The Review and Herald


May 30, 1899

God's Purpose in the Gift of His Son


“Jesus cried and said, He that believeth on me, believeth not on me, but on him that sent me. And he that seeth me seeth him that sent me. I am come a light into the world, that whosoever believeth on me should not abide in darkness. And if any man hear my words, and believe not, I judge him not: for I came not to judge the world, but to save the world. He that rejecteth me, and receiveth not my words, hath one that judgeth him: the word that I have spoken, the same shall judge him in the last day. For I have not spoken of myself; but the Father which sent me, he gave me a commandment, what I should say, and what I should speak. And I know that his commandment is life everlasting: whatsoever I speak therefore, even as the Father said unto me, so I speak.” RH May 30, 1899, par. 1

In carrying out his plan for the salvation of man, Christ represented his Father in all things. The history of his life is an exact record of the purposes of God toward man, and the instruction he desires man to have in the manifestation of perfection in humanity. Christ took upon him the nature of man, that he might carry man with him, and place him in the domains of mercy, in the arms of the infinite God. Through disobedience, man had divorced himself from God, and had become an apostate against his government. But it was God's design that man should be restored, and again have access to the tree of life. RH May 30, 1899, par. 2

It is only by a clear discernment of spiritual things that the original apostasy can be understood. The controversy in heaven began with selfish strife for position, a desire on the part of Lucifer to be equal with God. The disaffection of Satan in entertaining the thought that he should stand as head of the heavenly order at first seemed a small thing, but by dwelling upon this thought, it was strengthened. Step by step he miscalculated the position that had been assigned him by God, to be maintained only in God, until he finally came to look with enmity upon everything coming from Jesus Christ. Satan rebelled against the laws governing the heavenly intelligences; and by representing these in a deceptive light, by his unbelief and complaints, he drew others with him into rebellion. RH May 30, 1899, par. 3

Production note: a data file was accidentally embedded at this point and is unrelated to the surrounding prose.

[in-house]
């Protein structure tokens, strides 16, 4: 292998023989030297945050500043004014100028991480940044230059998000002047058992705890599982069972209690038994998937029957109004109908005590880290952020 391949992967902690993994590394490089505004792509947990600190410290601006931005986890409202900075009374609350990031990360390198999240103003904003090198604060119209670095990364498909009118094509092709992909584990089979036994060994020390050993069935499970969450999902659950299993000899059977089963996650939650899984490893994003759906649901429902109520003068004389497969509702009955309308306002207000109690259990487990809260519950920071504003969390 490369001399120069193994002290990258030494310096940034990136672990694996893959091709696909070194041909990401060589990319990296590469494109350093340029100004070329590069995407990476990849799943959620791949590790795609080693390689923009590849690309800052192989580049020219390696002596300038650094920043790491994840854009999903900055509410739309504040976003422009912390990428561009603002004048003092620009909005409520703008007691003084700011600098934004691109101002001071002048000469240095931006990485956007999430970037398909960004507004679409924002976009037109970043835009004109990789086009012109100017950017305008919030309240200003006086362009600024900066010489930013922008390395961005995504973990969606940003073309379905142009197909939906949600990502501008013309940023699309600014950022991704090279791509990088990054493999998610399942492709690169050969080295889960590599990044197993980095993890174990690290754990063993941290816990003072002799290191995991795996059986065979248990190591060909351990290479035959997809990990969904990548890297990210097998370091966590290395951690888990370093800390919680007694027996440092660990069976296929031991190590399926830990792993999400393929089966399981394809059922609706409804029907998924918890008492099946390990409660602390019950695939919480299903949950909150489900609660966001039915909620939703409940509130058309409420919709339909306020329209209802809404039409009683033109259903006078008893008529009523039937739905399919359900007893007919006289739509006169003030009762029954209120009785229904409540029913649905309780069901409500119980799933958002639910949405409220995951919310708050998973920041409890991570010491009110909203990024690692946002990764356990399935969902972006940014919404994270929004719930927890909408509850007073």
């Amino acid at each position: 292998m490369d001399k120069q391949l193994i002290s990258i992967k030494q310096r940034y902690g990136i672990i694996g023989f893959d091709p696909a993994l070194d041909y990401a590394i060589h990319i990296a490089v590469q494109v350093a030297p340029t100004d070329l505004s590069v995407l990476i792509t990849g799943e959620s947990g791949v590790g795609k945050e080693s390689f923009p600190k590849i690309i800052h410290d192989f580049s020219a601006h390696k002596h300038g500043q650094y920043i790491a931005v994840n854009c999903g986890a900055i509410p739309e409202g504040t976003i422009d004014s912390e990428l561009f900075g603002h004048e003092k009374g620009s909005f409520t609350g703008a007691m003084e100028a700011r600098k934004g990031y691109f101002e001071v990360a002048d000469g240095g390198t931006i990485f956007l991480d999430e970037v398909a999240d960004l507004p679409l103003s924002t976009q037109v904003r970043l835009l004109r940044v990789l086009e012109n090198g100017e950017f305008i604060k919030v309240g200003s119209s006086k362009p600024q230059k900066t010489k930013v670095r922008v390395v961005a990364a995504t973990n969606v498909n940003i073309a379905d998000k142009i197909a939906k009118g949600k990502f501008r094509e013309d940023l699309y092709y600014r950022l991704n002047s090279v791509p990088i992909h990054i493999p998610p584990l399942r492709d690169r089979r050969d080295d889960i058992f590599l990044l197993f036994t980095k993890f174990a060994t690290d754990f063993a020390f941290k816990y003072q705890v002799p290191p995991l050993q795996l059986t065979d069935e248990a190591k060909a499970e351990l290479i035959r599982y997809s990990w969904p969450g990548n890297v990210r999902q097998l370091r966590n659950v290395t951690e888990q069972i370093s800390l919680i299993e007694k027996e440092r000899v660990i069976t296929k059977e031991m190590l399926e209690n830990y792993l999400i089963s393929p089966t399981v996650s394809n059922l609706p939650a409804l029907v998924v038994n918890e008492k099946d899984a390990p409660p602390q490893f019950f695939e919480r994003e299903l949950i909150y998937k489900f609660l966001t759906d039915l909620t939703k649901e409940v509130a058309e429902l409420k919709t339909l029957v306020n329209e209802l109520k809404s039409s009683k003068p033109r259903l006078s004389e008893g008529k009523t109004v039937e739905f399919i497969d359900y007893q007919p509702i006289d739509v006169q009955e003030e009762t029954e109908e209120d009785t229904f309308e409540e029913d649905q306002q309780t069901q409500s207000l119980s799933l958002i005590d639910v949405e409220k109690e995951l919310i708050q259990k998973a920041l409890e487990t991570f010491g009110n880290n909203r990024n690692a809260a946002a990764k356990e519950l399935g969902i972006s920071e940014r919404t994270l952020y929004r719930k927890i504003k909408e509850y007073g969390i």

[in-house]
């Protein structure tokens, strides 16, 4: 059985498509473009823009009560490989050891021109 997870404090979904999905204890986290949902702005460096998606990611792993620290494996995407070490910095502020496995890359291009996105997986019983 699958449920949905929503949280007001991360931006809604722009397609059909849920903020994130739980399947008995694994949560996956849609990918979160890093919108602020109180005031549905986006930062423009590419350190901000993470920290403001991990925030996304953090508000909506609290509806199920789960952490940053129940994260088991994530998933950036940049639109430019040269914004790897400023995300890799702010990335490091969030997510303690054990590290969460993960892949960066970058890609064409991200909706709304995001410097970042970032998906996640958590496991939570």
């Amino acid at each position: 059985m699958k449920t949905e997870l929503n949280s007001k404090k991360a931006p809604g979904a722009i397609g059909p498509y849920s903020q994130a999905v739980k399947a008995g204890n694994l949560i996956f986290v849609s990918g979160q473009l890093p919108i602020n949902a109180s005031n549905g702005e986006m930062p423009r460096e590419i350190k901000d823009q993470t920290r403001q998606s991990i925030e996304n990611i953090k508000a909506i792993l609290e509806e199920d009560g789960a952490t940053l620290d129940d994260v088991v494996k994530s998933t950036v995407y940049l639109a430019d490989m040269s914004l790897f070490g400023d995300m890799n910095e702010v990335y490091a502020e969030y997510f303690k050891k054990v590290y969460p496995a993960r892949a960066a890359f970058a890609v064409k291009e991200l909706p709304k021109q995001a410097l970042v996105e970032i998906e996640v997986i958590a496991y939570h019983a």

Christ, as commander of heaven, was appointed to put down the rebellion. Satan and all his sympathizers were cast out of heaven. Then was begun the work which, before the foundations of the world were laid, Christ had engaged to do. At the appointed time he came to our world in human flesh, that he might become man's substitute and surety. Christ came to prove that “God is love.” This was disputed by him who was once a covering cherub in heaven, and who, in consequence of his ambitious project, developed a character that made him at war with God. This world became the scene of the great conflict between Christ and Satan. RH May 30, 1899, par. 4

Christ joined himself with the nature of man, that through him man might again become one with God, preserving the closest union with his fellow men,—the same that exists between the Father and the Son. Christ lived not to please or glorify himself. He came to live and work in behalf of fallen man. Every moment of his life, every deed that he performed, was an expression of his unselfish love. That the Son of the infinite God should bind himself so closely with man was condescension and mercy so wonderful that its mysteries could scarcely be understood. RH May 30, 1899, par. 5

Christ sought to teach the grand truth so needful for us to learn, that God is always with us, an inmate of every dwelling, that he is acquainted with every action performed on earth. He knows the thoughts that are framed in the mind and indorsed by the soul. He hears every word that falls from the lips of human beings. He is walking and working in the midst of all our transactions in life. He knows every plan, he measures every method. And yet by many his hand is not recognized, his wonderful footsteps are not discerned. RH May 30, 1899, par. 6